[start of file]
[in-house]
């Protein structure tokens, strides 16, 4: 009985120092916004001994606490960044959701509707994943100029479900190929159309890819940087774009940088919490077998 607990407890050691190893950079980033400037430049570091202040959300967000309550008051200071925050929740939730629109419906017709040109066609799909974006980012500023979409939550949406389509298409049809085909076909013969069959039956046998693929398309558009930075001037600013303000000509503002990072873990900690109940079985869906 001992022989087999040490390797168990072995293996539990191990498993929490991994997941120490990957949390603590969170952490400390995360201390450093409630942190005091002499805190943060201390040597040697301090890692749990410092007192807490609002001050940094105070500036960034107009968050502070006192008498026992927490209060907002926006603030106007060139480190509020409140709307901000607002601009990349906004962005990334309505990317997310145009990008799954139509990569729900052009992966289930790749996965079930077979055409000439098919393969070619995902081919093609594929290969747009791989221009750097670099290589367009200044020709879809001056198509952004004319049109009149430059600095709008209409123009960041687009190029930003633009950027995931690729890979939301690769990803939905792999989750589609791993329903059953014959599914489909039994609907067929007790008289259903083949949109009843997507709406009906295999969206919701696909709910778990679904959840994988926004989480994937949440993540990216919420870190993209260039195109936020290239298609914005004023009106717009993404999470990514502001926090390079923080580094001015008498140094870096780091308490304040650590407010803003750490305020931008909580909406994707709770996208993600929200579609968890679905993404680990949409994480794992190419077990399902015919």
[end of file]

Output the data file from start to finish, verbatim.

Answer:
[in-house]
């Protein structure tokens, strides 16, 4: 009985120092916004001994606490960044959701509707994943100029479900190929159309890819940087774009940088919490077998 607990407890050691190893950079980033400037430049570091202040959300967000309550008051200071925050929740939730629109419906017709040109066609799909974006980012500023979409939550949406389509298409049809085909076909013969069959039956046998693929398309558009930075001037600013303000000509503002990072873990900690109940079985869906 001992022989087999040490390797168990072995293996539990191990498993929490991994997941120490990957949390603590969170952490400390995360201390450093409630942190005091002499805190943060201390040597040697301090890692749990410092007192807490609002001050940094105070500036960034107009968050502070006192008498026992927490209060907002926006603030106007060139480190509020409140709307901000607002601009990349906004962005990334309505990317997310145009990008799954139509990569729900052009992966289930790749996965079930077979055409000439098919393969070619995902081919093609594929290969747009791989221009750097670099290589367009200044020709879809001056198509952004004319049109009149430059600095709008209409123009960041687009190029930003633009950027995931690729890979939301690769990803939905792999989750589609791993329903059953014959599914489909039994609907067929007790008289259903083949949109009843997507709406009906295999969206919701696909709910778990679904959840994988926004989480994937949440993540990216919420870190993209260039195109936020290239298609914005004023009106717009993404999470990514502001926090390079923080580094001015008498140094870096780091308490304040650590407010803003750490305020931008909580909406994707709770996208993600929200579609968890679905993404680990949409994480794992190419077990399902015919």